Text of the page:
Exchange-traded bond funds still have their place in a portfolio as a diversifier against risk selling pressures, Wall Street indices retreating and tech stocks lagging behind.
The Nasdaq fell as much as 10.37% below its intraday record high on November 22, Reuters reports. The benchmark index was also trading around 9% below its closing high on November 19. To confirm a correction, the index must close 10% or more below its previous record close.
Tech names are taking the brunt of the recent blow as rising interest rate expectations weigh on the growth style.
“Big tech companies should be doing this because the rate hike isn’t really affecting them too much,” Randy Frederick, managing director of trading and derivatives at Charles Schwab, told Reuters. “But, they’re driven by people selling off the unprofitable, heavily leveraged, heavily leveraged new technology companies that have gone public recently, especially those that were SPACs (Special Purpose Acquisition Companies).”
Looking ahead, Frederick predicts that sales of the technology will continue “at least until the next Fed meeting, which is around Jan. 26”.
Low rates have helped fuel a recovery in tech companies as they make bonds less attractive and encourage investors to buy riskier assets. However, as the Federal Reserve turns to fight inflation, tech stocks have lost some of their previous momentum. The outlook for higher rates reduces the value investors see in the future growth or cash flow of these fast growing tech companies.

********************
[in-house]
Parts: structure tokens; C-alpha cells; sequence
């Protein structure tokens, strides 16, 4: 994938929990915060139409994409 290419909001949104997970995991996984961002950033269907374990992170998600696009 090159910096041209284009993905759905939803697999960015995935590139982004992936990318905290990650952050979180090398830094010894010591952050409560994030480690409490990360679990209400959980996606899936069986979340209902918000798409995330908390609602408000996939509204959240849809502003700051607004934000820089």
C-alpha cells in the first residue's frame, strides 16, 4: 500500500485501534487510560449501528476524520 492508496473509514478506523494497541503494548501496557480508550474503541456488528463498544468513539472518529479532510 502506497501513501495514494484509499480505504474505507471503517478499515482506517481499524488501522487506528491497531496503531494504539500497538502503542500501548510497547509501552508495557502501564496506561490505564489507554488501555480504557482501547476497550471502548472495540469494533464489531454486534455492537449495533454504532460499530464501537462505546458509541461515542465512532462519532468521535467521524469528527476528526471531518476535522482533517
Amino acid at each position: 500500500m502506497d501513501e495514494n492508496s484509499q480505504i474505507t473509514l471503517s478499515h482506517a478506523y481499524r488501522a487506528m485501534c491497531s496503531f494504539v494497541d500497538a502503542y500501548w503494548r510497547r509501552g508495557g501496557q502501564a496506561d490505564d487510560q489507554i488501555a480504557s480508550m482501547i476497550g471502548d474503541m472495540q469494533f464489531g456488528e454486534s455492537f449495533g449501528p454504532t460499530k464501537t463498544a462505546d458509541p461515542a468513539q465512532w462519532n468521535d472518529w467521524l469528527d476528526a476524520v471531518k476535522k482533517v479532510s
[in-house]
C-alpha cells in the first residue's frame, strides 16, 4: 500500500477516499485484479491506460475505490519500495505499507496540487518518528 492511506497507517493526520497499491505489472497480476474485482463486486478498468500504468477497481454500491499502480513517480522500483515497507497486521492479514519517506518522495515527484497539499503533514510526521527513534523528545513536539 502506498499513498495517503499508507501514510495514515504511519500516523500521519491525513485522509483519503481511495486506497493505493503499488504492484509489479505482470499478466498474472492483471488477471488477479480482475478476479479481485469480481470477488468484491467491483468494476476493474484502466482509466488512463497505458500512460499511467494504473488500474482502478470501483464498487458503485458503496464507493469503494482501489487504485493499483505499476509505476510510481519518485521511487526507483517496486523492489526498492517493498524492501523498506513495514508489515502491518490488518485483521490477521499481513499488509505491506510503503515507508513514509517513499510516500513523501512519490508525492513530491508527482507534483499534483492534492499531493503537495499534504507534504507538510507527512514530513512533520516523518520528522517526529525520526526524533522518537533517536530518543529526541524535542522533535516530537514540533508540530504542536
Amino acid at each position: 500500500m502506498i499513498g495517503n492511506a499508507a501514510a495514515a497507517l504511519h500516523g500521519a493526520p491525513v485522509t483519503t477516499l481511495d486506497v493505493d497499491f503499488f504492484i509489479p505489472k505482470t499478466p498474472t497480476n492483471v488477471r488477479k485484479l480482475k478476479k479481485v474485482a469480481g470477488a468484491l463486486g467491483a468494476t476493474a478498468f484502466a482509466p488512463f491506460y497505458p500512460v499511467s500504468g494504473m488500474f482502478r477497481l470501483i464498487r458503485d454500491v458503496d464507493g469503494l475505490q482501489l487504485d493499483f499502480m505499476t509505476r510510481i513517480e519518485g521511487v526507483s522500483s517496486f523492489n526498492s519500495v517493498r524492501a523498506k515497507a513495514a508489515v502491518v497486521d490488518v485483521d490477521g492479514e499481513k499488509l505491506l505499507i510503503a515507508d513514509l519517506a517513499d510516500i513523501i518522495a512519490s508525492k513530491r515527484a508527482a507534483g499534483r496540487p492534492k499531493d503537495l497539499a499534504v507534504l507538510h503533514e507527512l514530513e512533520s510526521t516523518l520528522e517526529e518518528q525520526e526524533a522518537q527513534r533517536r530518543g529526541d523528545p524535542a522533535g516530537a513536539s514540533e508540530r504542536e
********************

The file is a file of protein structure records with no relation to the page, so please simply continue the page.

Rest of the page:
Investors looking to strengthen their fixed income portfolios may consider the Avantis Core Fixed Income ETF (AVIG), which invests in a wide range of debt securities across all industries, maturities and issuers. AVIG seeks the benefits associated with indexing, such as diversification and transparency of exposures. However, the fund also has the ability to add value by making investment decisions using information embedded in current returns.
the Avantis Short Term Fixed Income ETF (AVSF) Also invests primarily in high quality debt securities from a diverse group of US and non-US issuers with shorter maturities.
Active management American Century Diversified Corporate Bond ETF (NYSEArca: KORP) invests in US dollar denominated corporate debt securities issued by US and foreign entities, but may also hold securities issued by supranational entities. Up to 35% of the fund’s net assets may be invested in high yield securities or junk bonds. The fund may also invest in derivative instruments such as forward contracts and swap agreements. The weighted average portfolio duration of the fund is expected to be between three and seven years.
In addition, active management American Century Multi-Sector Income ETF (MUSI) is designed for investors looking for consistent income in a tax-efficient ETF. The team targets attractive returns throughout the market cycle while providing investors with access to a diverse set of securities opportunities, including investment grade companies, high yield companies, debt markets emerging markets and securitized bonds.
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